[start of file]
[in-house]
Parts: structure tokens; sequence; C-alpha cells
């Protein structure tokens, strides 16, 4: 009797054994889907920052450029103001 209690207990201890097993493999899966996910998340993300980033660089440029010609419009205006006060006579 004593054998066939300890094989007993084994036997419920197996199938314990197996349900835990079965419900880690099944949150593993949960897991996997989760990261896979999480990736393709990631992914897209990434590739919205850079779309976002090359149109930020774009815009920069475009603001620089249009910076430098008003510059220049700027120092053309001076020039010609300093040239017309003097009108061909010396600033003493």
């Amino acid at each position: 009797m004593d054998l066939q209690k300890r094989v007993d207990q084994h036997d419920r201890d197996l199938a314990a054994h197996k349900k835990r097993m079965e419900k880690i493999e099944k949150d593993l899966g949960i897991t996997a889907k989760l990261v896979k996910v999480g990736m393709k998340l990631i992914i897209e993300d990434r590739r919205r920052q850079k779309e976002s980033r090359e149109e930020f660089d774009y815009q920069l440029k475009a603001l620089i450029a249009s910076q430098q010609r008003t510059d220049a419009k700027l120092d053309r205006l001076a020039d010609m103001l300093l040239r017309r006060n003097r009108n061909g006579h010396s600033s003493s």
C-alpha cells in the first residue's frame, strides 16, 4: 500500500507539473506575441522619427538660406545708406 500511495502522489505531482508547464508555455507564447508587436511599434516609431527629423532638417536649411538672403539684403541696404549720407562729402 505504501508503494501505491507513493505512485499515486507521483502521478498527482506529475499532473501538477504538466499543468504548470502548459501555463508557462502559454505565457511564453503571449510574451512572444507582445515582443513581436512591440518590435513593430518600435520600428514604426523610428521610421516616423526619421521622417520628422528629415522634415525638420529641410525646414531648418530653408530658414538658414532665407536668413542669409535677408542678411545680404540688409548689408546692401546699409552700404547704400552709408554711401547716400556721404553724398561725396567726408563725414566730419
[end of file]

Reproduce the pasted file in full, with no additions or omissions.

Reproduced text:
[in-house]
Parts: structure tokens; sequence; C-alpha cells
């Protein structure tokens, strides 16, 4: 009797054994889907920052450029103001 209690207990201890097993493999899966996910998340993300980033660089440029010609419009205006006060006579 004593054998066939300890094989007993084994036997419920197996199938314990197996349900835990079965419900880690099944949150593993949960897991996997989760990261896979999480990736393709990631992914897209990434590739919205850079779309976002090359149109930020774009815009920069475009603001620089249009910076430098008003510059220049700027120092053309001076020039010609300093040239017309003097009108061909010396600033003493």
């Amino acid at each position: 009797m004593d054998l066939q209690k300890r094989v007993d207990q084994h036997d419920r201890d197996l199938a314990a054994h197996k349900k835990r097993m079965e419900k880690i493999e099944k949150d593993l899966g949960i897991t996997a889907k989760l990261v896979k996910v999480g990736m393709k998340l990631i992914i897209e993300d990434r590739r919205r920052q850079k779309e976002s980033r090359e149109e930020f660089d774009y815009q920069l440029k475009a603001l620089i450029a249009s910076q430098q010609r008003t510059d220049a419009k700027l120092d053309r205006l001076a020039d010609m103001l300093l040239r017309r006060n003097r009108n061909g006579h010396s600033s003493s």
C-alpha cells in the first residue's frame, strides 16, 4: 500500500507539473506575441522619427538660406545708406 500511495502522489505531482508547464508555455507564447508587436511599434516609431527629423532638417536649411538672403539684403541696404549720407562729402 505504501508503494501505491507513493505512485499515486507521483502521478498527482506529475499532473501538477504538466499543468504548470502548459501555463508557462502559454505565457511564453503571449510574451512572444507582445515582443513581436512591440518590435513593430518600435520600428514604426523610428521610421516616423526619421521622417520628422528629415522634415525638420529641410525646414531648418530653408530658414538658414532665407536668413542669409535677408542678411545680404540688409548689408546692401546699409552700404547704400552709408554711401547716400556721404553724398561725396567726408563725414566730419